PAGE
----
Comments

astorsnk 6d
>> > Pichai was asked, in a question that was highly rated by staffers on Google’s internal Dory system, why the company is “nickel-and-diming employees” by slashing travel and swag budgets at a time when “Google has record profits and huge cash reserves,” as it did coming out of the pandemic.

What is this weird obsession with 'swag' in tech companies? My company sends packs of it on a regular basis as a motivational tactic. It's generally not stuff I need, or want, it's wasteful, and there are much better ways the company could be spending that money (and the HR/marketing employees time). I've stopped adding my address to the list at this point when they ask for it.

bko 6d
> Pichai was asked, in a question that was highly rated by staffers on Google’s internal Dory system, why the company is “nickel-and-diming employees” by slashing travel and swag budgets at a time when “Google has record profits and huge cash reserves,” as it did coming out of the pandemic.

What you focus on can also help you attract a certain type of employee. The best engineers I know want to work on interesting problems. I know plenty of people (myself included) that took pretty drastic pay cuts to work in a more interesting space. To be fair, we were all making above our needs at the time, but the point remains, good engineers care a lot about the things they working on.

As a company becomes successful, they should share the gains with those that helped get them there. But no firm is completely closed, it has to attract new people. And the sell to new employees often overly focuses on money and perks.

The other problem I see is that companies can fall into the trap of focusing too much on inner reflection and feedback. This leads to a lot of heavy handed happiness initiatives that end up just being chores (e.g. forced team bonding, endless happiness surveys, feedback, etc). I can't speak for non-technical employees, but in my experience the best engineers care most about an interesting product space, autonomy and respect. And colleagues matter as well. So even if you have all this, if your values aren't shared by your peers, its a big negative. For instance, if your peers are more interested in advancing politics at work or exploiting perks, it will create tension with those that just want to do meaningful work.

So I think Google's shift is a net positive. Sure it'll upset some employees that care more about catering, travel and perks than their actual work, but that's fine.

mrj 6d
I remember when my old company cut the "swag" to the tune of about $100,000 a year. The CFO was proud of himself but the work environment wasn't great before that, which lead to a few key people leaving. They had stayed not for swag but the social parts of the job were keeping people happy. A few more followed them. It wasn't long before half of the tech team had gone.

At the time, we were spending about 40k for recruiter fees to replace each engineer. During my exit interview, I asked the CFO if he thought that math worked out. He had some regrets.

qbasic_forever 6d
> "Pichai, who expressed some annoyance during the meeting, said “I remember when Google was small and scrappy,” and added that, “We shouldn’t always equate fun with money."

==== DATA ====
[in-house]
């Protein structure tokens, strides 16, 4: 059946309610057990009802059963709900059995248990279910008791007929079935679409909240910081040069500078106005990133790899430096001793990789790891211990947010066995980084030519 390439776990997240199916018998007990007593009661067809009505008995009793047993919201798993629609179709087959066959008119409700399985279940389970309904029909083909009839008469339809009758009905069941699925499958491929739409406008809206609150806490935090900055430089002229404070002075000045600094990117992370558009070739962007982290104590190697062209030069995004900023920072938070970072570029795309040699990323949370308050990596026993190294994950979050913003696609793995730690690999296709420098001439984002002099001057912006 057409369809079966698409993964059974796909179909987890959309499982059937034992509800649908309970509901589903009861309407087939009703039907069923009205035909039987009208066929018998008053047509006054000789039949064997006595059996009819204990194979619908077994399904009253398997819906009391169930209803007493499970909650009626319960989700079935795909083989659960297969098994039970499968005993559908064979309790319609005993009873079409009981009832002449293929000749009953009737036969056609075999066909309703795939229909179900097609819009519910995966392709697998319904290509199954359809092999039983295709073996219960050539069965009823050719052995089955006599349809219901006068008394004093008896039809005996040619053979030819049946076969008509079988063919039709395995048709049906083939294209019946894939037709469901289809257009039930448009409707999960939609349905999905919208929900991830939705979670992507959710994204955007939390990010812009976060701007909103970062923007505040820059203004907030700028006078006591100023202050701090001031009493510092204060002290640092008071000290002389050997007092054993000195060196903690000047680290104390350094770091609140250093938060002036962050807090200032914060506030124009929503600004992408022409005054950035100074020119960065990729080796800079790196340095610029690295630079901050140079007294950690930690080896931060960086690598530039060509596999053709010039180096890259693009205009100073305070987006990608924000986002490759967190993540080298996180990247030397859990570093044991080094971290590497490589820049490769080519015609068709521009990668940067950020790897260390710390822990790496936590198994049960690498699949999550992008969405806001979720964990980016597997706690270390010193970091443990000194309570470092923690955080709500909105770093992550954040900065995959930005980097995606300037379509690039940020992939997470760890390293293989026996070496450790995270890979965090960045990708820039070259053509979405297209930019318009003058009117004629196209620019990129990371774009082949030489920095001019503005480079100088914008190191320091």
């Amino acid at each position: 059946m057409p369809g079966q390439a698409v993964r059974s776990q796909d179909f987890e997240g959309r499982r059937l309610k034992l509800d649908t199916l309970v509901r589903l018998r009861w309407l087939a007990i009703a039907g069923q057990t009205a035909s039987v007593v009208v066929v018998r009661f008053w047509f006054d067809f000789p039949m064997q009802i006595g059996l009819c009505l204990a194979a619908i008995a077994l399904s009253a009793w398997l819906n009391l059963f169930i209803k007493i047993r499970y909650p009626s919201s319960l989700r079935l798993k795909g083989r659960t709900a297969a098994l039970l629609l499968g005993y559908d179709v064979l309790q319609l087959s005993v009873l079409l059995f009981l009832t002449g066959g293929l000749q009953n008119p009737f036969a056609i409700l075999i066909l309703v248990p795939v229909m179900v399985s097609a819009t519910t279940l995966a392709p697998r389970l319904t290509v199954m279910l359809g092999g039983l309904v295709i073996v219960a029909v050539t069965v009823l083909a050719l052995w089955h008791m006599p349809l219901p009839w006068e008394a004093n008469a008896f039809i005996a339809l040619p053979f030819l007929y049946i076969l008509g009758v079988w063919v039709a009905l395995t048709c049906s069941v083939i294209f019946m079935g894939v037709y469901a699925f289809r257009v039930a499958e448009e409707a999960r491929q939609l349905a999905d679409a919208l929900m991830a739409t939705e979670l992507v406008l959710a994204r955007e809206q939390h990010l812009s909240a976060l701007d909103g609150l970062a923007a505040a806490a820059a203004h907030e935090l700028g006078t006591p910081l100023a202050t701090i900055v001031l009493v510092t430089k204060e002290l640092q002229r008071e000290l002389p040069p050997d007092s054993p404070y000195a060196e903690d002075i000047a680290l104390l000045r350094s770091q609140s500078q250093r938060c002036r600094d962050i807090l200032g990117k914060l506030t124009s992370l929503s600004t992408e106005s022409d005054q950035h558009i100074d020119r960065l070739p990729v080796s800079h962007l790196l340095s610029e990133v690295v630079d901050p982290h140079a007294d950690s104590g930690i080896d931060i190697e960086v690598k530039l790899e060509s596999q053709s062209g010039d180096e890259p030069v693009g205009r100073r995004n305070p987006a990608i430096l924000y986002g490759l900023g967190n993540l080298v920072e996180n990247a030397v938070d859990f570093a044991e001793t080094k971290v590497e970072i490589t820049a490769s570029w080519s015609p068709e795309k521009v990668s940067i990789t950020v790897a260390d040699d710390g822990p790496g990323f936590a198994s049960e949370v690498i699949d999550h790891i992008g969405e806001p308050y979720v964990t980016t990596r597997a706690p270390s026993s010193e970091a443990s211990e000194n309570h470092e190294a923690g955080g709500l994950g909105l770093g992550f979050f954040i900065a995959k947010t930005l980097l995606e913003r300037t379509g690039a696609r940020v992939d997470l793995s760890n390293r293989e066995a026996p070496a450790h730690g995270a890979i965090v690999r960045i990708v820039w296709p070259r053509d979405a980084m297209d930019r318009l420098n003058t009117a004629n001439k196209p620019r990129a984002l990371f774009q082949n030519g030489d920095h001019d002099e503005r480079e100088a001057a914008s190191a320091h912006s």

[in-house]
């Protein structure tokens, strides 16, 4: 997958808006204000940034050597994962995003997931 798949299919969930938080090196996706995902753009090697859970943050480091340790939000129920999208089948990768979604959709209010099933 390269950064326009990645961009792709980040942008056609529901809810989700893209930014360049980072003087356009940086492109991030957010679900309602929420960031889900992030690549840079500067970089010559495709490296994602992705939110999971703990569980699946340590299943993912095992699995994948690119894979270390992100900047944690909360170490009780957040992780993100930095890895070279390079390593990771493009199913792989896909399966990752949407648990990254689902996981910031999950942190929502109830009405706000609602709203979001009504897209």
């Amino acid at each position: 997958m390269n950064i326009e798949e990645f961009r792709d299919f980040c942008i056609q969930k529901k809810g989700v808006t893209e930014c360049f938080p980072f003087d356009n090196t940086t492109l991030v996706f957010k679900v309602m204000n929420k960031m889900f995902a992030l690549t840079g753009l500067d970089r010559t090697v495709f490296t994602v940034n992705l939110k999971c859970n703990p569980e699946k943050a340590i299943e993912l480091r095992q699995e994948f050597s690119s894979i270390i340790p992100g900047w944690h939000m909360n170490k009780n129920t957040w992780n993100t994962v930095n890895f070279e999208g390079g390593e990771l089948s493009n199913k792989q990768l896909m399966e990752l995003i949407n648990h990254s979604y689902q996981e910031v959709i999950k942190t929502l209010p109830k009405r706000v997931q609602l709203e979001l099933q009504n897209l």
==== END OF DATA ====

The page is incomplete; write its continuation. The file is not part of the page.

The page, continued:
Put your money where your mouth is, recommend the board make your CEO salary and compensation the same as when Google was 'small and scrappy' in the early years. Lead by example.

xiphias2 6d
A long time ago at Google ,,fun'' was equal to user and customer obsession (looking at logs and other data and trying to understand how to make the products better).

Sundar is an amazing sales person and PM, but Google went too much on the PM/Sales side and puts too much pressure and impossible amount of work on engineers (I started my last quarter by knowing that I won't be able to finish most of the OKRs that were put on by other people from other teams to me, I signaled to my TL, but I didn't care at that point as I was planning to quit anyways).

The pressure is so high that the best engineers and engineering managers there that I know are moving to research where they are left alone to do great and fun stuff.

dontreact 6d
Huh I was at this meeting and it didn’t seem heated.

To me it felt like a CEO explaining difficult choices and the reasoning behind them.

awestroke 6d
Money for me, but not for thee. During times of record profits and huge cash reserves, difficult choices must be made. If you are not passionate about making stakeholders and leadership more money while they decrease spending on you, then you need to rethink your priorities!
standardUser 6d
Lodging in city centers has become outrageously expensive and I talked to several people at Meta recently who were struggling to find decent hotels within their travel budgets. If I had to stress out about affording a room during a mandatory work trip, I'd be pissed too. If you can't afford to put your staff up at a decent hotel near your office, don't make them travel.
jononomo 6d
Last year I signed up for YouTube premium, but cancelled it after a few months.

Then, a few months later, I noticed that Google was still billing me -- so I put in a complaint and explained the problem and pointed out the receipts I had... and they just rejected my complaint after "careful review" (lol) and didn't reimburse my money.

It was only about $75, but I remember thinking to myself that Google is obviously going to &%^.

I felt like I had no recourse and Google had just stolen $75 from me and then told me to #$%^ off.

ren_engineer 6d
he's been CEO for the last 7 years, any drastic culture change is on him.

Funny to watch these CEOs try to shift blame for their failures recently. All these companies went on crazy hiring sprees for no real reason and now are crying about "deadweight" employees. Perhaps the people who approved the hiring plans are who should be blamed?